Sticking your tongue out might seem like child's play, but for chameleons, it's a matter of survival. The color-changing reptiles famously flick their long, sticky tongues to catch insects unawares.
Now, a new study reveals that the tongues of chameleons—particularly the smallest species—can move faster and with more power than anyone thought.
“I didn’t expect to find just how high these values were. It was really a remarkable performance,” said study author Christopher Anderson, a postdoctoral student in vertebrate morphology at Brown University.
The secret to the chameleon’s success, the researchers found, is special elastic tissue in their tongues, which they keep folded up like an accordion. (Read "The Powerful Language of Chameleons.")
When the predators get ready to strike, they contract the muscles in their tongue much as a person pulls back the string of a bow. Scientists call the phenomenon elastic recoil.
Just as the release of the bow string can propel an arrow forward with deadly speed and accuracy, the chameleon releases its tongue muscles, which allows its tongue to spring forward and snare its prey, according to the study, published recently in the journal Scientific Reports.
Anderson, who has been interested in chameleons since childhood, took a closer look at the tiniest chameleon species, which are not as well studied because they're rarer and harder to catch than bigger chameleons.
He wanted to know whether these little guys—which comfortably perch on a human thumb—can propel their tongues as quickly and with as much force as their larger kin. (See pictures: Miniature Chameleons Discovered—Fit on Match Tip.")
On average, a chameleon’s tongue is roughly twice the length of its body. In humans, that would be a tongue about 10 to 12 feet (about 3 to 4 meters) long.
To test his hypothesis, Anderson examined high-speed video of chameleons catching insects. He used previous footage as well as recorded new video of chameleons from zoos, private breeders, and the wild, returning those animals when the experiment was over.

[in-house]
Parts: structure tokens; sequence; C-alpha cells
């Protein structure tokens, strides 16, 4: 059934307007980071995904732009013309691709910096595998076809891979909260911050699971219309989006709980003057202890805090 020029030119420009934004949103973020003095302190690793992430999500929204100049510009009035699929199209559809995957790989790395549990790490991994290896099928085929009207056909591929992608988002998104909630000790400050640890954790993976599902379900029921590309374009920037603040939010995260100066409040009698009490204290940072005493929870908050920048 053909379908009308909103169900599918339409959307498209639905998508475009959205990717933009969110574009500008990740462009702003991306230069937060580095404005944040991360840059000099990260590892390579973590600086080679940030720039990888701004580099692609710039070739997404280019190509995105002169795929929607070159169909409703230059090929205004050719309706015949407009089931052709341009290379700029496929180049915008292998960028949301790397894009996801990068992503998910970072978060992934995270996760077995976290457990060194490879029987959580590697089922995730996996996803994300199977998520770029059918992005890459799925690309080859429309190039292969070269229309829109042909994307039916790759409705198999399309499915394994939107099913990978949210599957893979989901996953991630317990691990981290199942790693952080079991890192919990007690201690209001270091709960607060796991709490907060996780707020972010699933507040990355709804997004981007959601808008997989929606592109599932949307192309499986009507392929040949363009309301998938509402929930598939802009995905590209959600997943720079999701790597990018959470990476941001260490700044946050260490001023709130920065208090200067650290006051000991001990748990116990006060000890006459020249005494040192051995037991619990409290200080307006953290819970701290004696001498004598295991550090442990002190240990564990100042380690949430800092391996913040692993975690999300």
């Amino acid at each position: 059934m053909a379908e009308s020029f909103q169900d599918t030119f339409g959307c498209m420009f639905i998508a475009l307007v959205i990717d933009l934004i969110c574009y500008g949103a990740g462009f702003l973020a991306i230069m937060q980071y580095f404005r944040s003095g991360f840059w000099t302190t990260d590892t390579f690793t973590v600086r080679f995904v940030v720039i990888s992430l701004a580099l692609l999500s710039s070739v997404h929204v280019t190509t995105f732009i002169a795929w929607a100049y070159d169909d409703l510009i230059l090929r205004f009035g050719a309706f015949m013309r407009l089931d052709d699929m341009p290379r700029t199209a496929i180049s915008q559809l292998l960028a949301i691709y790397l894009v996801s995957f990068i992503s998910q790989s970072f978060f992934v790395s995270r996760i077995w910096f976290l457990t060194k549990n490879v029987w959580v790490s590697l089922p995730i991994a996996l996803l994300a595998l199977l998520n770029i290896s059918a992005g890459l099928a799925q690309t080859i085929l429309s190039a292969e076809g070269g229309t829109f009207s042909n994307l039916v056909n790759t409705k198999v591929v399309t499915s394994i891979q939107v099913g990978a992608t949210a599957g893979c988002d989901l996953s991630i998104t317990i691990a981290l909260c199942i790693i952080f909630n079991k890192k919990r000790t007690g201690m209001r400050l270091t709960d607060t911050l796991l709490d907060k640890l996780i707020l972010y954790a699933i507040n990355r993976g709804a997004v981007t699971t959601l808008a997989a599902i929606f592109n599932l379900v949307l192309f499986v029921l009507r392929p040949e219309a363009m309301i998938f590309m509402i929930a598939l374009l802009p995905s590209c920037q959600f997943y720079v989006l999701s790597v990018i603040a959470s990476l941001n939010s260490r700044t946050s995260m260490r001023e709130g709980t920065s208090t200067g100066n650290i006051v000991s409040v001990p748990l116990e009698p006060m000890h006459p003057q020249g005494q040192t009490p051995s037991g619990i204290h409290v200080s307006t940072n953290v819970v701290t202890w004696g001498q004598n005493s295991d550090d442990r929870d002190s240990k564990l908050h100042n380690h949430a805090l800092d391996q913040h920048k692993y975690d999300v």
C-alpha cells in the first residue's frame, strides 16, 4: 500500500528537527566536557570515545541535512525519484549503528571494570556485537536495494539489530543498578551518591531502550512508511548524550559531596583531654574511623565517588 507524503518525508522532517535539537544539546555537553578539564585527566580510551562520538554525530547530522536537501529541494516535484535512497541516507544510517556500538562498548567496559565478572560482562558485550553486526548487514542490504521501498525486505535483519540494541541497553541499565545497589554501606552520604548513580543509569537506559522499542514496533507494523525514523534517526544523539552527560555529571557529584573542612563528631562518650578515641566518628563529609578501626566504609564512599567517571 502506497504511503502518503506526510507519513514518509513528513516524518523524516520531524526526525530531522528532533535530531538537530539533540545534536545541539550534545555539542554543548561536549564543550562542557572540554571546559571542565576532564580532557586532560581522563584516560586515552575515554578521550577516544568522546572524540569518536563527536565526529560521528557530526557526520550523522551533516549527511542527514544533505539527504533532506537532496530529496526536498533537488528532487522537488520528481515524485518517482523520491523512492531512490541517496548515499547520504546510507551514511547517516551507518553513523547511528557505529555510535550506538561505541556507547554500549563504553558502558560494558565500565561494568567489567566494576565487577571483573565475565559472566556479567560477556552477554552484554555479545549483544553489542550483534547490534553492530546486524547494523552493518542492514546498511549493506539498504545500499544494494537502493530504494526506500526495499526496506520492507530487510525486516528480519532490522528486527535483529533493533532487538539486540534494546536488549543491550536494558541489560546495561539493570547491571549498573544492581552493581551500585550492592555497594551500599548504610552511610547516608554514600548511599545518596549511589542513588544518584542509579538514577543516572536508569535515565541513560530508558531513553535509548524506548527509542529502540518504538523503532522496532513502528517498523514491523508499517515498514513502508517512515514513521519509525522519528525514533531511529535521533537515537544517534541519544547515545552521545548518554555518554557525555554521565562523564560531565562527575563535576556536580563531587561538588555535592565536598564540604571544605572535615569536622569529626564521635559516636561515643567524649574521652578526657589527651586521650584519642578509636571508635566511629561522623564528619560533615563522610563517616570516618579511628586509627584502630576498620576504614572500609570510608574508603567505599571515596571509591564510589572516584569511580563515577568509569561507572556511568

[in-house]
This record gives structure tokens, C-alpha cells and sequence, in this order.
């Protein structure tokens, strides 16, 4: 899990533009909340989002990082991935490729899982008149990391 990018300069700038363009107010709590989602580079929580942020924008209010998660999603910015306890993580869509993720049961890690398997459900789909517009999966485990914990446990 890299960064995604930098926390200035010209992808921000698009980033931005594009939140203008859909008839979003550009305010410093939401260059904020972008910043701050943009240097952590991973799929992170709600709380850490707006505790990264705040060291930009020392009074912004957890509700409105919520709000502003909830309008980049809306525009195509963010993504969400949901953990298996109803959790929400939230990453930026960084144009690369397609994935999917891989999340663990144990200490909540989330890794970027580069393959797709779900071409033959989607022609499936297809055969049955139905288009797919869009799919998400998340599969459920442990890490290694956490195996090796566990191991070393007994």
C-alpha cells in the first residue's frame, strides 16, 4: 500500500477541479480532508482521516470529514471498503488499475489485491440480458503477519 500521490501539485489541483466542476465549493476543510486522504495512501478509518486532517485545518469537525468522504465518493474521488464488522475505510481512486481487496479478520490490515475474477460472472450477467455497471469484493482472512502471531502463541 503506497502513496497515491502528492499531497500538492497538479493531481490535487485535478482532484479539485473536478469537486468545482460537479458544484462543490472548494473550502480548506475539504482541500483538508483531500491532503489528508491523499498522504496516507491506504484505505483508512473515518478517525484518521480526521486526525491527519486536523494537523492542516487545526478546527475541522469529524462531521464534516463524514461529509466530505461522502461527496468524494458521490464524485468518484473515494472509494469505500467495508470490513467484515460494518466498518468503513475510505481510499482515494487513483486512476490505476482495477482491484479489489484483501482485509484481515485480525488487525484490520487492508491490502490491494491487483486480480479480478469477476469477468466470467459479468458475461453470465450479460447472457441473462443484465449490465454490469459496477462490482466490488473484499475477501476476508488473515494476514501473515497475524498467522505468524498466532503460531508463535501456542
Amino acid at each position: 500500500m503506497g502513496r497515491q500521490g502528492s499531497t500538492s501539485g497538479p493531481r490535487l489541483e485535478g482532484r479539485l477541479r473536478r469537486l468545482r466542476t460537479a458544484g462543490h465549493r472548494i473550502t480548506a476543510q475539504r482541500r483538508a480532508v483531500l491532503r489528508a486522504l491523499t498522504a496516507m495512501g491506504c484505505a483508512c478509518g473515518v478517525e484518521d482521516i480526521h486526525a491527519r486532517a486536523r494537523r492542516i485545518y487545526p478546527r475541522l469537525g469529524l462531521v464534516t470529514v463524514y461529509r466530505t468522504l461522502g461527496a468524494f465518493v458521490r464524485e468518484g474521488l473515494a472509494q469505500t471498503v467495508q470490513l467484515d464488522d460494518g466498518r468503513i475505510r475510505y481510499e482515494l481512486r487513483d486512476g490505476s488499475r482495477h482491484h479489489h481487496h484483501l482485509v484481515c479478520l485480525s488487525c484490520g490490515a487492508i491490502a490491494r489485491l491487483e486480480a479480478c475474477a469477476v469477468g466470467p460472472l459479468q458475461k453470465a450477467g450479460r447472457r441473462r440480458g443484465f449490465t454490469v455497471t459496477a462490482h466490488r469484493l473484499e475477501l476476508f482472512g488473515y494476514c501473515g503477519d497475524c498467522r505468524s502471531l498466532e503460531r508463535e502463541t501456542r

He then took 3000 frames per second—fast enough to measure how quickly the chameleon's tongue accelerated out of its mouth. (Interactive: Explore how chameleon colors can reflect their emotions.)
The results showed that not only did the smaller chameleons perform just as well as their larger counterparts, but in many cases their tongues were actually faster and stronger.
For instance, the tongue of Rhampholeon spinosus, an endangered chameleon from Tanzania and the smallest in the experiment, produced a peak acceleration 264 times greater than the acceleration due to gravity. If it were a car, the chameleon's tongue could accelerate from 0 to 60 miles (97 kilometers) per hour in 1/100th of a second. (See more amazing pictures of chameleons.)
“That’s extremely high. It’s the highest acceleration and power output of all the amniotes, which includes reptiles, birds, and mammals,” Anderson says.
Right on Target
Chameleons also aren't alone in using elastic recoil to their benefit.
Kangaroos use the same principle in their hind legs to hop, and humans unconsciously use it to save energy and prevent physical damage while running. (Also see "Humans Were Born to Run, Fossil Study Suggests.")
Though shooting its tongue out like a bullet takes a fair amount of energy, compared with the cost of moving its whole body to hunt, for a chameleon it’s a good trade-off, Anderson adds.
His many hours spent watching the animals shows that “once they’ve locked onto their prey, they rarely miss.”
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